Inhaltspezifische Aktionen

Viszerale Neurobiologie

Visceral neurobiology


The essential role of the lung and gastrointestinal tract for the body and the immense socio-economic importance of the diseases of these organs need no further explanation. Less known, but of immense burden to the affected patients, is that more than 10% of the population suffers from lower urinary tract disorders related to nervous control, resulting in urge and/or incontinence.

Airways, lung, the gastrointestinal tract and urinary bladder are under prominent control by the autonomic and sensory nervous system. Besides their widely known effects on airflow resistance, gastrointestinal motility and micturition, these nerve fibres also influence allergic and inflammatory responses.

A prerequisite for a meaningful regulation of all these functions are adequate sensor systems, which continuously monitor the environmental conditions to which these organs are exposed. These include a family of specialized epithelial sentinel cells, which survey the lining fluid at the surface for potential hazardous content, particularly products of microbial origin. Upon stimulation, these cells both inform the nervous system to initiate protective reflexes that might help to eliminate the intruder, and they activate immune responses.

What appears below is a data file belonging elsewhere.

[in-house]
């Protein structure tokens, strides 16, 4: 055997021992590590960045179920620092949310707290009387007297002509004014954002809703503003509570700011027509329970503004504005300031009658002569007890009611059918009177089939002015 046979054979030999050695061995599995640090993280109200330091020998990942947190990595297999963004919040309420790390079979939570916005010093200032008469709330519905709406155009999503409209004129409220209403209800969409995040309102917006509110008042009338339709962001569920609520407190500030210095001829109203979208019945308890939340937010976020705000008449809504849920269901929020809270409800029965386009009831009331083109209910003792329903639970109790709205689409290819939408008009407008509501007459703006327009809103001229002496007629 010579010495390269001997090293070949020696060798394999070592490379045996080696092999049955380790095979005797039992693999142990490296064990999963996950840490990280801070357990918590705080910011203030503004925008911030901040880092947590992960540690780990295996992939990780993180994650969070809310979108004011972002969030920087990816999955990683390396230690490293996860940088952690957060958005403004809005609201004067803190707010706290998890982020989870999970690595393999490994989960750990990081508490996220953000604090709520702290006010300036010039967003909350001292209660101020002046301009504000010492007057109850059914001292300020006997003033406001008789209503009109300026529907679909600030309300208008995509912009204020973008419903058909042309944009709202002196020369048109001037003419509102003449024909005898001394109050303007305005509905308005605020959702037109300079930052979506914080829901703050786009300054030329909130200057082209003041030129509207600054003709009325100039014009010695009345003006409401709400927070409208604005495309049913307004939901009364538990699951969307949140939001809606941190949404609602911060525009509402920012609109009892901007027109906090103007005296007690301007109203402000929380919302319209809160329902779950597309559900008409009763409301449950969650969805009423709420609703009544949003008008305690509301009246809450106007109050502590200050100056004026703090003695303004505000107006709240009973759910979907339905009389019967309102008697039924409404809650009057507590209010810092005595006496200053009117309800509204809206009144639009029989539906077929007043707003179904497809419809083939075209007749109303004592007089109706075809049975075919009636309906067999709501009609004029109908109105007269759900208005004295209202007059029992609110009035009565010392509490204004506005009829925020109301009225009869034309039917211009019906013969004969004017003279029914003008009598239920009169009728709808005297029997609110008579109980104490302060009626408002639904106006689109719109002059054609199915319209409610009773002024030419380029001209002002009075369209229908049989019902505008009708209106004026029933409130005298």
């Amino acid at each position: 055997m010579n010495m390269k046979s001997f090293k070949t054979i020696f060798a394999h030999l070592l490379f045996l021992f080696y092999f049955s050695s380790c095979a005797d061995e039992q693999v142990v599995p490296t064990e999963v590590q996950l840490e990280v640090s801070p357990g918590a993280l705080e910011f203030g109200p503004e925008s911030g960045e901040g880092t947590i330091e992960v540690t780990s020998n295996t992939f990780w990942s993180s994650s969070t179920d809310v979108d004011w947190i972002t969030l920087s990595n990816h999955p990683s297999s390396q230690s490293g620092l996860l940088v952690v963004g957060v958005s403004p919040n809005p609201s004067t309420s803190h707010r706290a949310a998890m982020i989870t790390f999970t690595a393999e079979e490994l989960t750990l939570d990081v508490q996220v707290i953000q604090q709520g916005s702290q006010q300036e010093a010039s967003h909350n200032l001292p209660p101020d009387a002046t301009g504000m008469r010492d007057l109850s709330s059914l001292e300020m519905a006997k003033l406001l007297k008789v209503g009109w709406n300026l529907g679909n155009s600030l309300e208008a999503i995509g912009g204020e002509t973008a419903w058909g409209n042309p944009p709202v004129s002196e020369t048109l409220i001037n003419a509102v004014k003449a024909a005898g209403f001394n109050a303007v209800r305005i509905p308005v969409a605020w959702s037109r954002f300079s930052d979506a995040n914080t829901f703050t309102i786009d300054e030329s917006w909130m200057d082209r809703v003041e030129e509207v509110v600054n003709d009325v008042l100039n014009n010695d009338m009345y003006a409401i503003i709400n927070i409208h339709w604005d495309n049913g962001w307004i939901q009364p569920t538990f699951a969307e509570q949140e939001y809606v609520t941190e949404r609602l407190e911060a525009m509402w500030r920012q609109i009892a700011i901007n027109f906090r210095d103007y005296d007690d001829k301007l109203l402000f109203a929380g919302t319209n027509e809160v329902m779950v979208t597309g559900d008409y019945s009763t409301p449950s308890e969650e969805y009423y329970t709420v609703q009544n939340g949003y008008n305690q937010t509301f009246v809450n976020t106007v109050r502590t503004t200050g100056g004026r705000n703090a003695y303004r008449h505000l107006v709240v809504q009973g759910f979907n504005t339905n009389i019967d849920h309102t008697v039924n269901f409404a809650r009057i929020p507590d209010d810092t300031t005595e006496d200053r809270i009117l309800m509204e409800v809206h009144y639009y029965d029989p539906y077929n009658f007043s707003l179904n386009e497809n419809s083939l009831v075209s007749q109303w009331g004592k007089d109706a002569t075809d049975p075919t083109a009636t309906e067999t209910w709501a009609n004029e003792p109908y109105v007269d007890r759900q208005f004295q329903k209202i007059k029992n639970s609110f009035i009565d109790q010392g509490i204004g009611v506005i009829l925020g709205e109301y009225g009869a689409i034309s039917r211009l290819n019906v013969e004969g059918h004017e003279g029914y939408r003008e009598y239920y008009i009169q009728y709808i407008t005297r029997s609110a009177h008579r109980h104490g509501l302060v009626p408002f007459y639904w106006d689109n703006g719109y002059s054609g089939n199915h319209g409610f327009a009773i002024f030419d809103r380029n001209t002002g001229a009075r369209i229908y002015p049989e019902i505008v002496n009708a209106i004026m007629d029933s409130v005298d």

Research projects of our group address both these sensory systems and the efferent local and autonomic pathways controlling the function of these the peripheral organs.

We are associated to:

  • DZL: Deutsches Zentrum für Lungenforschung (German Center for Lung Research)
  • CPI: Excellence Cluster 2026 Cardio-Pulmonary Institute
  • SFB-TR84: Innate Immunity of the Lung
  • UGMLC: Universities of Giessen and Marburg Lung Centre
  • MBML: Molecular Biology and Medicine of the Lung
  • IMPRES-MOB: International Max Planck Research School for Molecular Organ Biology


We coordinated:

  • NNCS: LOEWE Research Focus Non-Neuronal Cholinergic Systems (2012-2015)
  • Yokochi Fund (January 1999-March 2019)